we've come a long way from the days of dial-up modems, frequent
disconnects and pathetic Internet speeds to always-on, high speed
connections where you can watch movies and play online games.
You're joking right?
Obviously. The promise of broadband in India still remains unrealised. Sure,
if you've got the money, you can invest in expensive dedicated leased lines,
VSATs and the like for your office or home and experience gut-wrenching
speeds. There are more affordable alternatives: DSL and Cable Internet, both
great technologies that can fulfil the promise of broadband.
But, they don't. These same technologies have let us down. Or to be more
precise their service providers and implementers have let us down.
Early networks supported customers who used bandwidth in the range of
2-4 Kbps. This has changed. An average broadband customer today demands a
minimum of 1 Mbps. So when service providers with older networks try to scale
up to match the high requirements, reliability and performance issues creep in.
It's the classic chicken and the egg conundrum. Should the service providers
ramp up infrastructure for users that don't exist yet? Or should they wait and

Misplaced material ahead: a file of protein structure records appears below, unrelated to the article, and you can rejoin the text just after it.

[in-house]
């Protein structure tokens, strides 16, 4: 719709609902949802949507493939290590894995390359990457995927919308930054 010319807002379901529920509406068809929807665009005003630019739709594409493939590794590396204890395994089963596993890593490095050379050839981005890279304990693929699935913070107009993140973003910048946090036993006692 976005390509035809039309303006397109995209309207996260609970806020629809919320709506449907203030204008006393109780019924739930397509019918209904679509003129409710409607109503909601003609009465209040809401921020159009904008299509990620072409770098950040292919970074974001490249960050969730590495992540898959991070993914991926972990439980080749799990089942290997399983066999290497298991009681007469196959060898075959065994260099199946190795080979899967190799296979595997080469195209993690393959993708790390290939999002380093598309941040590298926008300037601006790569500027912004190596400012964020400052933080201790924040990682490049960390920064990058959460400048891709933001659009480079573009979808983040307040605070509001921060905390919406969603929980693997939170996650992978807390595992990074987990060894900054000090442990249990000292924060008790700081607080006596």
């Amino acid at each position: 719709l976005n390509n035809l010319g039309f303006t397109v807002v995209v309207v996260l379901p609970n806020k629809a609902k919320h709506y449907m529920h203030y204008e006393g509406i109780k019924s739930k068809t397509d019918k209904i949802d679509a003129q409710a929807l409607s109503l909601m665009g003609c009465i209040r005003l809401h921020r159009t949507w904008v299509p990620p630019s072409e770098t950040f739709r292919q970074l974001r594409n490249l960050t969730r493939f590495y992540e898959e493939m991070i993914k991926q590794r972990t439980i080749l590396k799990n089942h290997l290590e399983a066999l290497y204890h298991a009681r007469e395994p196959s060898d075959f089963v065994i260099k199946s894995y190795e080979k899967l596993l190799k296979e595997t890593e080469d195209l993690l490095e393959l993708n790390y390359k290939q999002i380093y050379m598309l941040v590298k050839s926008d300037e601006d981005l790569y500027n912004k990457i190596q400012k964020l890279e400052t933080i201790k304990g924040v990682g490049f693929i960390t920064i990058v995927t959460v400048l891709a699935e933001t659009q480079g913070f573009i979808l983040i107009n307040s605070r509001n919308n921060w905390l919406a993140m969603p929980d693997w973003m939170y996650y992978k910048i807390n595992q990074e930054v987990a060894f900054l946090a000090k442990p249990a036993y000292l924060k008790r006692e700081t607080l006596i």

get more users before they ramp up their infrastructure, which leads to poor
quality of Service for the existing users.
The egg has hatched and the chicken is nowhere in sight. Users want high
speed Internet access and are ready to pay for it. Especially considering the dial-
up fees they pay to the telecom companies and their local Internet provider in
So are we going to be stuck to our modems forever?
No. A solution is in sight. With the lowering costs of international band-
width and the setting up of national high-speed backbones, the costs of upgrad-
ing infrastructure will become more feasible. But it's going to take some time.
Meanwhile the only 'real solution provider' is that one entity which cur-
rently controls all last mile connectivityyour local cablewallah. India has
a very large cable TV penetrationit's much more th